ORONO - Whether it's fruit, pickles, or vegetables you plan on canning, there are specific instructions you need to follow for a successful safe process.
The UMaine Cooperative Extension held a canning workshop Wednesday night to teach those in attendance just how this works.
For just 15 bucks a pop attendees were jamming out -- learning how to can a mixed berry jam.
"We do it every year, and we usually have it several times throughout the state," Community Education Assistant of the UMaine Cooperative Extension, Felicia Dumont says.
"My wife and I bought a house in Orono a year ago and it came with a big raspberry patch in the backyard. We didn't know what to do with it last year, so in the spring we trimmed it up and tied it all off and we figured we'd utilize all the raspberries to make Christmas gifts for our family," Kurt Anderson, an attendee says.
Whether you're making raspberry jam or canning vegetables, the process revolves around cleanliness.
"We don't want any food-born illnesses because of our class, so we test them to see if they know what they're doing before they leave," Dumont explains.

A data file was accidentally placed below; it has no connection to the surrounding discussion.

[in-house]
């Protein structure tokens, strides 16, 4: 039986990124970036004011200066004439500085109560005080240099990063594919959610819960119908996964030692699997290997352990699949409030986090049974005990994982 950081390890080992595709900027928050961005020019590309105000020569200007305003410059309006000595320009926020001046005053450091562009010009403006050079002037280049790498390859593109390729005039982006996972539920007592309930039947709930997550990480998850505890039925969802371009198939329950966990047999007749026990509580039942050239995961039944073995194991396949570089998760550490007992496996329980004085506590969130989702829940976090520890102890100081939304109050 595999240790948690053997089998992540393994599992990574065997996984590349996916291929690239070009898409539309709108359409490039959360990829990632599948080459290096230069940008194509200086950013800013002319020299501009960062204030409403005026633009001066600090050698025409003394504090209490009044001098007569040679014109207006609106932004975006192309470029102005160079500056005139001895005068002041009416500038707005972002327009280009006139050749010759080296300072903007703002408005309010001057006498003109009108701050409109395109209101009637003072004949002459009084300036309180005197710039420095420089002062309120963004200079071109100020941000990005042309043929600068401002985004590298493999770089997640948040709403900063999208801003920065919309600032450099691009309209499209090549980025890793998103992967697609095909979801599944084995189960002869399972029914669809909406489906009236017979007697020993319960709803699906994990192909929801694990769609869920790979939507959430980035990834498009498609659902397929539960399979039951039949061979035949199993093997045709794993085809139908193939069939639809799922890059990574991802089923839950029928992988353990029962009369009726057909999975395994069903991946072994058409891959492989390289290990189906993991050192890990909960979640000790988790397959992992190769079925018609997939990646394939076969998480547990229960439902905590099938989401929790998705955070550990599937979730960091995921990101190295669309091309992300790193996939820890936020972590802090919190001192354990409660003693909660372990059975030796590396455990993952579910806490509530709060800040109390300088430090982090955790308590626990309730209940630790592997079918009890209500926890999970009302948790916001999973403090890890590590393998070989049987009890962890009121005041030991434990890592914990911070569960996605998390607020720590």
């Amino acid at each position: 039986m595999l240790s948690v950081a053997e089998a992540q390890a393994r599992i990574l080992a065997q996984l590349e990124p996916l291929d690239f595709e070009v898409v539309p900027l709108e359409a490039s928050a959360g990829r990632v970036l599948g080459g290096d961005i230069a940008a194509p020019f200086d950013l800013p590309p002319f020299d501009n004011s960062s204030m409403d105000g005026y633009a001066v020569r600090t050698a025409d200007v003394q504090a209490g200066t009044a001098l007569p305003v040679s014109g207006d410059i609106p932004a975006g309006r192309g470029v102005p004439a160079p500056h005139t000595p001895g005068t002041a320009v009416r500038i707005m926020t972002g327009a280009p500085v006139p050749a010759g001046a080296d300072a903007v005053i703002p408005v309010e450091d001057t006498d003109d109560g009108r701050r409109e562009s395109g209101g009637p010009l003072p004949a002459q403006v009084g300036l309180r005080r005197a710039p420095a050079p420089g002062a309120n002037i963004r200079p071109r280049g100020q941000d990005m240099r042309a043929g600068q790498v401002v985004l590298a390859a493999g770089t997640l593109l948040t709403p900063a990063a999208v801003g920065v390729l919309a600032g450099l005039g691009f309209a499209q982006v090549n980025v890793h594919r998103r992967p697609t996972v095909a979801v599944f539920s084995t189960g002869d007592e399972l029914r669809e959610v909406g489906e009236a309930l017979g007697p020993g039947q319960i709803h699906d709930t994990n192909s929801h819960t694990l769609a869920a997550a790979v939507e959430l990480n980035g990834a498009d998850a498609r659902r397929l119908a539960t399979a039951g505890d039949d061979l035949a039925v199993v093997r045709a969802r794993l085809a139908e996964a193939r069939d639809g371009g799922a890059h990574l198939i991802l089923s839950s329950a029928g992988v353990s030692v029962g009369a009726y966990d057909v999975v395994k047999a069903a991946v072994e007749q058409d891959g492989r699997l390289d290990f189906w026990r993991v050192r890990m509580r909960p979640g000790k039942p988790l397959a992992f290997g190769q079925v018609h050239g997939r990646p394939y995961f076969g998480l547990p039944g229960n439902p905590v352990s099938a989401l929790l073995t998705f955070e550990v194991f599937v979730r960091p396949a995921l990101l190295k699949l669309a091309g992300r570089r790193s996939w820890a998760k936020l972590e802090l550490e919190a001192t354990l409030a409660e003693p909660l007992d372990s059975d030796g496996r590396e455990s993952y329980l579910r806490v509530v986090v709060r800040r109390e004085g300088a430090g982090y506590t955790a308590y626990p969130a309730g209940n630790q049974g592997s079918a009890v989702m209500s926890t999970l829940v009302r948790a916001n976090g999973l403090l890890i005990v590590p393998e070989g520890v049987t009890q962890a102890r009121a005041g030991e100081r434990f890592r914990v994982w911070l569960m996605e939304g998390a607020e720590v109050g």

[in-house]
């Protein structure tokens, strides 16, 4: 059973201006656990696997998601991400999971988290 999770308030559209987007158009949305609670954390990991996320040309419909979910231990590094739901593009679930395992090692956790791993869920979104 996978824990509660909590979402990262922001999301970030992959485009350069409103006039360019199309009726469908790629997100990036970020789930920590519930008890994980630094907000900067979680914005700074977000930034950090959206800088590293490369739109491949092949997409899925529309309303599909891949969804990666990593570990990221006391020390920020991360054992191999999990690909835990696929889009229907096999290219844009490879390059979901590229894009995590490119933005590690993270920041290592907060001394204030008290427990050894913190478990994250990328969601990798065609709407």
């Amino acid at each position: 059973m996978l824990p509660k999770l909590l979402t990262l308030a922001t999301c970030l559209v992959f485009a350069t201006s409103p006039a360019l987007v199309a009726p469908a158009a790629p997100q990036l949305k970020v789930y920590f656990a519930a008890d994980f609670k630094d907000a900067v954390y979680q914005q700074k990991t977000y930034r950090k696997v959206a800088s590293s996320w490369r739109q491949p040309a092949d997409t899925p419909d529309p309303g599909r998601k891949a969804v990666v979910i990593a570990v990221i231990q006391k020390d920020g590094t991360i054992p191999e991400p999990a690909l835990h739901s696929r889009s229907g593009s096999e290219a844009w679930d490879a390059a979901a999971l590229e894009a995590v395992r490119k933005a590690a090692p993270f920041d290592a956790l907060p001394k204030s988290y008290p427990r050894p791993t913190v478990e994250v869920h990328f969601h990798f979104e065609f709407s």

Once sanitized, canners began boiling the berries into liquid form while also throwing a massive amount of sugar to help with the sweetness factor.
But the most challenging aspect of the entire process?
"The precision of it. You have to be so careful on so many things and that's why we're here - to get a little bit more information so that we reduce our chances of making a critical error," Anderson explains.
The sealed jars are then placed back in the canner and boiled to eliminate any form of bacteria that may have appeared during the filling process. Once that is done, it's all about enjoying that savory sweetness.
If you'd like to learn more about these canning workshops or food preservation please check out UMaine.edu/CoopExtension for more information.
The next canning workshop will be held June 13th at the University of Maine Cooperative Extension Waldo County Office.